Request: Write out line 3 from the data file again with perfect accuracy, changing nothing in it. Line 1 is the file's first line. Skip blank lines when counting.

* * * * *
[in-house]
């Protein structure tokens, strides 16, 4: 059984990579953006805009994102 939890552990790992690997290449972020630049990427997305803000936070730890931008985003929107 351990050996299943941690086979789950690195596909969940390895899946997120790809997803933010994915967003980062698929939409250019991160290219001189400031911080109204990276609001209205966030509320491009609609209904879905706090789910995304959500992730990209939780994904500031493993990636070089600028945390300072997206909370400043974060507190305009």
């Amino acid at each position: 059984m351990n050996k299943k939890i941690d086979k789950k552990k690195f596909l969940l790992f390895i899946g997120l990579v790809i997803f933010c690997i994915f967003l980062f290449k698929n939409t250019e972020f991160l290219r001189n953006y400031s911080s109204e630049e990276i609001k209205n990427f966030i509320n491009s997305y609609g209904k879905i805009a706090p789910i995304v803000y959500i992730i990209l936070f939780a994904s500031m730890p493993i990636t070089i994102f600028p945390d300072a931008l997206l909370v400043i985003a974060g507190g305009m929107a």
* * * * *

């Amino acid at each position: 059984m351990n050996k299943k939890i941690d086979k789950k552990k690195f596909l969940l790992f390895i899946g997120l990579v790809i997803f933010c690997i994915f967003l980062f290449k698929n939409t250019e972020f991160l290219r001189n953006y400031s911080s109204e630049e990276i609001k209205n990427f966030i509320n491009s997305y609609g209904k879905i805009a706090p789910i995304v803000y959500i992730i990209l936070f939780a994904s500031m730890p493993i990636t070089i994102f600028p945390d300072a931008l997206l909370v400043i985003a974060g507190g305009m929107a």